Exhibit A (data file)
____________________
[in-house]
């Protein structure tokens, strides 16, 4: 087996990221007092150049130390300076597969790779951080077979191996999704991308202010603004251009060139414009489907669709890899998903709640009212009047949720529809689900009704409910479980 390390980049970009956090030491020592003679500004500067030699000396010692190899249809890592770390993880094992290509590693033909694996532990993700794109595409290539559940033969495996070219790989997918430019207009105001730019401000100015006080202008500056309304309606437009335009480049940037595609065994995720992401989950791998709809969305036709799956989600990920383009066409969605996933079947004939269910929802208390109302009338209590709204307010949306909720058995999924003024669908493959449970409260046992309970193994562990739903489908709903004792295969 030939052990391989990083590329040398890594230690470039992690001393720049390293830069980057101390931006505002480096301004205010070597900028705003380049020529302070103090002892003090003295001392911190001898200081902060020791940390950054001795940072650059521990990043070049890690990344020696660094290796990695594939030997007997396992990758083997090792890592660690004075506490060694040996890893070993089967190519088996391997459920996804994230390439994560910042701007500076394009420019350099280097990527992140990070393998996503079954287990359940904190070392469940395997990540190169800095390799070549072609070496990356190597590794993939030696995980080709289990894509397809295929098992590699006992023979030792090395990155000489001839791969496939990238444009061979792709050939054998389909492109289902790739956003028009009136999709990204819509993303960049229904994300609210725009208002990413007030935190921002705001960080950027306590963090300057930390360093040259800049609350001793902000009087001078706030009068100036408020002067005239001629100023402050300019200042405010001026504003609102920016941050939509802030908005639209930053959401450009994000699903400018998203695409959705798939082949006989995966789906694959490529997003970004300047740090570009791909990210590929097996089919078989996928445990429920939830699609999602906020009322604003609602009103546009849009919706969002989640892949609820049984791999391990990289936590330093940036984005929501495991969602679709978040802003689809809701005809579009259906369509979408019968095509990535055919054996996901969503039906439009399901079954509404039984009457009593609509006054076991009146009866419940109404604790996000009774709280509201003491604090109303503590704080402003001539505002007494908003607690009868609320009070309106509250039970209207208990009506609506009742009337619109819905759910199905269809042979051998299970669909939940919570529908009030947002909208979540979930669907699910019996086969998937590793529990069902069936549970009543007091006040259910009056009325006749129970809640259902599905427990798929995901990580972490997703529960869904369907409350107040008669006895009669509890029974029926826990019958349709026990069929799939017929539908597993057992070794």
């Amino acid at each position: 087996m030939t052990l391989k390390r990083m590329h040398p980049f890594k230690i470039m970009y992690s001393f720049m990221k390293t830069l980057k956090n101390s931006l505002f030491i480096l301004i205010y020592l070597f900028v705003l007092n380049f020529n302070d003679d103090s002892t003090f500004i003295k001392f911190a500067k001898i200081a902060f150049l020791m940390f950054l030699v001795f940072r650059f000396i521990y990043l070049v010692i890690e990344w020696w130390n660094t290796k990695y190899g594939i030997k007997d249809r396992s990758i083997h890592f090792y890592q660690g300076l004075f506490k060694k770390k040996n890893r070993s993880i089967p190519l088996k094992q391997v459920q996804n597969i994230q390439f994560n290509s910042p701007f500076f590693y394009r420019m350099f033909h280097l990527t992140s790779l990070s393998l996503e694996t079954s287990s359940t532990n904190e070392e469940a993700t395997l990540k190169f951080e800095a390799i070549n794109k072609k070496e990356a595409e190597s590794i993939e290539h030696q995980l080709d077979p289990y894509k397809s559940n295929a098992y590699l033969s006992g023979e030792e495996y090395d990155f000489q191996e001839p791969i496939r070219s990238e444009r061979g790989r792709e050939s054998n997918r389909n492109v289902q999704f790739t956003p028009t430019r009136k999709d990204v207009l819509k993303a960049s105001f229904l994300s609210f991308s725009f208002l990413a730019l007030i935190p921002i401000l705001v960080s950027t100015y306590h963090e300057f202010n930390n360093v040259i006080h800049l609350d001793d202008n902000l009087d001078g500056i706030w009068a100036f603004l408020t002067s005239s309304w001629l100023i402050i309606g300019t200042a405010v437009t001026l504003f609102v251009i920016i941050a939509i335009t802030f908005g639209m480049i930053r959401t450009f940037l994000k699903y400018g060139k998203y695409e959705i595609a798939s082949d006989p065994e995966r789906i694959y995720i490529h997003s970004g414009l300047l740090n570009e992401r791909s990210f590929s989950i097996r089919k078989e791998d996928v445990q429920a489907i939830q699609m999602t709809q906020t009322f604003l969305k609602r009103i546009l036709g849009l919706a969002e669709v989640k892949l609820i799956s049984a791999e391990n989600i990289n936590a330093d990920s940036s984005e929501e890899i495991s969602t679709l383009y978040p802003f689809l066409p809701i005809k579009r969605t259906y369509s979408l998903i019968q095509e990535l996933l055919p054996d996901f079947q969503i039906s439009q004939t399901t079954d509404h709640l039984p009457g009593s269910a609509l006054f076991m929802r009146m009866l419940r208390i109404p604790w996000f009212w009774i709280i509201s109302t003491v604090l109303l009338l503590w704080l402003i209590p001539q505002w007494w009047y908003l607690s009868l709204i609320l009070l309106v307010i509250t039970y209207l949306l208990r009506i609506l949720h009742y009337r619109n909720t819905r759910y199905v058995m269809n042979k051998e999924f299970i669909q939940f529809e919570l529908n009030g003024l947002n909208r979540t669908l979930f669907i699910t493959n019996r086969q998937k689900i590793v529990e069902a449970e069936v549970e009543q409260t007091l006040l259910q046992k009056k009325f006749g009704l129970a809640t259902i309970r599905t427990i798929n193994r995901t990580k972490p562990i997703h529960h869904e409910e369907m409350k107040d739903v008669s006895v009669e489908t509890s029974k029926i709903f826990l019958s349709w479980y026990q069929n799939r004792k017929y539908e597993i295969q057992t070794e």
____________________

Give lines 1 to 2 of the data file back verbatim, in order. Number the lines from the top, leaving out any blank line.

[in-house]
């Protein structure tokens, strides 16, 4: 087996990221007092150049130390300076597969790779951080077979191996999704991308202010603004251009060139414009489907669709890899998903709640009212009047949720529809689900009704409910479980 390390980049970009956090030491020592003679500004500067030699000396010692190899249809890592770390993880094992290509590693033909694996532990993700794109595409290539559940033969495996070219790989997918430019207009105001730019401000100015006080202008500056309304309606437009335009480049940037595609065994995720992401989950791998709809969305036709799956989600990920383009066409969605996933079947004939269910929802208390109302009338209590709204307010949306909720058995999924003024669908493959449970409260046992309970193994562990739903489908709903004792295969 030939052990391989990083590329040398890594230690470039992690001393720049390293830069980057101390931006505002480096301004205010070597900028705003380049020529302070103090002892003090003295001392911190001898200081902060020791940390950054001795940072650059521990990043070049890690990344020696660094290796990695594939030997007997396992990758083997090792890592660690004075506490060694040996890893070993089967190519088996391997459920996804994230390439994560910042701007500076394009420019350099280097990527992140990070393998996503079954287990359940904190070392469940395997990540190169800095390799070549072609070496990356190597590794993939030696995980080709289990894509397809295929098992590699006992023979030792090395990155000489001839791969496939990238444009061979792709050939054998389909492109289902790739956003028009009136999709990204819509993303960049229904994300609210725009208002990413007030935190921002705001960080950027306590963090300057930390360093040259800049609350001793902000009087001078706030009068100036408020002067005239001629100023402050300019200042405010001026504003609102920016941050939509802030908005639209930053959401450009994000699903400018998203695409959705798939082949006989995966789906694959490529997003970004300047740090570009791909990210590929097996089919078989996928445990429920939830699609999602906020009322604003609602009103546009849009919706969002989640892949609820049984791999391990990289936590330093940036984005929501495991969602679709978040802003689809809701005809579009259906369509979408019968095509990535055919054996996901969503039906439009399901079954509404039984009457009593609509006054076991009146009866419940109404604790996000009774709280509201003491604090109303503590704080402003001539505002007494908003607690009868609320009070309106509250039970209207208990009506609506009742009337619109819905759910199905269809042979051998299970669909939940919570529908009030947002909208979540979930669907699910019996086969998937590793529990069902069936549970009543007091006040259910009056009325006749129970809640259902599905427990798929995901990580972490997703529960869904369907409350107040008669006895009669509890029974029926826990019958349709026990069929799939017929539908597993057992070794």